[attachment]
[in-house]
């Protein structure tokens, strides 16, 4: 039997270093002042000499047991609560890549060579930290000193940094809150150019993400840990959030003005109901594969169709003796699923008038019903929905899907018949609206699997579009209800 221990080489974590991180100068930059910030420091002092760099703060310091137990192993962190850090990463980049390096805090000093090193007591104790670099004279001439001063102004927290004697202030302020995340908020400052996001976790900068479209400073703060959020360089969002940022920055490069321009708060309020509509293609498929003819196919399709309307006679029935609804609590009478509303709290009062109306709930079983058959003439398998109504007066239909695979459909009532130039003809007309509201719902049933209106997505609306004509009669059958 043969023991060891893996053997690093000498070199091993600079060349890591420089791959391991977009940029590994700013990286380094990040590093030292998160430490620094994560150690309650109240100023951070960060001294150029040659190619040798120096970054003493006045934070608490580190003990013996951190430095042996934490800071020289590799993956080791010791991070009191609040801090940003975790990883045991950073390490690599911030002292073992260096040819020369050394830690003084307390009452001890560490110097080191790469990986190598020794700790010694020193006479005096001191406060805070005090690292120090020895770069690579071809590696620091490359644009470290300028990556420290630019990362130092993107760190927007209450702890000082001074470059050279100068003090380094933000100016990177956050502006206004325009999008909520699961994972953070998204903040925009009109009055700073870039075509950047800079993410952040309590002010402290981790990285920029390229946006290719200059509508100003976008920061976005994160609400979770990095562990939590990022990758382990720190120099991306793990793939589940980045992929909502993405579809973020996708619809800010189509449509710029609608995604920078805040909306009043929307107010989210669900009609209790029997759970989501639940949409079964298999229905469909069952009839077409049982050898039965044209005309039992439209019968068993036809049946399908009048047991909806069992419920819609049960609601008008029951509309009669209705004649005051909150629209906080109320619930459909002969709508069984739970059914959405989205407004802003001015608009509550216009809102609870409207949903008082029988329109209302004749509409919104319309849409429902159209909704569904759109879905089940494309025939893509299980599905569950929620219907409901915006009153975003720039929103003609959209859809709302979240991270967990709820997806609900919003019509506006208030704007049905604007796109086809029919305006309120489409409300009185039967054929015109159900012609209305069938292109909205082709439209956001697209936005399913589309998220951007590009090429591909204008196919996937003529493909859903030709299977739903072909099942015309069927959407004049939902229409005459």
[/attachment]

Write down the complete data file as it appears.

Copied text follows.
[in-house]
């Protein structure tokens, strides 16, 4: 039997270093002042000499047991609560890549060579930290000193940094809150150019993400840990959030003005109901594969169709003796699923008038019903929905899907018949609206699997579009209800 221990080489974590991180100068930059910030420091002092760099703060310091137990192993962190850090990463980049390096805090000093090193007591104790670099004279001439001063102004927290004697202030302020995340908020400052996001976790900068479209400073703060959020360089969002940022920055490069321009708060309020509509293609498929003819196919399709309307006679029935609804609590009478509303709290009062109306709930079983058959003439398998109504007066239909695979459909009532130039003809007309509201719902049933209106997505609306004509009669059958 043969023991060891893996053997690093000498070199091993600079060349890591420089791959391991977009940029590994700013990286380094990040590093030292998160430490620094994560150690309650109240100023951070960060001294150029040659190619040798120096970054003493006045934070608490580190003990013996951190430095042996934490800071020289590799993956080791010791991070009191609040801090940003975790990883045991950073390490690599911030002292073992260096040819020369050394830690003084307390009452001890560490110097080191790469990986190598020794700790010694020193006479005096001191406060805070005090690292120090020895770069690579071809590696620091490359644009470290300028990556420290630019990362130092993107760190927007209450702890000082001074470059050279100068003090380094933000100016990177956050502006206004325009999008909520699961994972953070998204903040925009009109009055700073870039075509950047800079993410952040309590002010402290981790990285920029390229946006290719200059509508100003976008920061976005994160609400979770990095562990939590990022990758382990720190120099991306793990793939589940980045992929909502993405579809973020996708619809800010189509449509710029609608995604920078805040909306009043929307107010989210669900009609209790029997759970989501639940949409079964298999229905469909069952009839077409049982050898039965044209005309039992439209019968068993036809049946399908009048047991909806069992419920819609049960609601008008029951509309009669209705004649005051909150629209906080109320619930459909002969709508069984739970059914959405989205407004802003001015608009509550216009809102609870409207949903008082029988329109209302004749509409919104319309849409429902159209909704569904759109879905089940494309025939893509299980599905569950929620219907409901915006009153975003720039929103003609959209859809709302979240991270967990709820997806609900919003019509506006208030704007049905604007796109086809029919305006309120489409409300009185039967054929015109159900012609209305069938292109909205082709439209956001697209936005399913589309998220951007590009090429591909204008196919996937003529493909859903030709299977739903072909099942015309069927959407004049939902229409005459």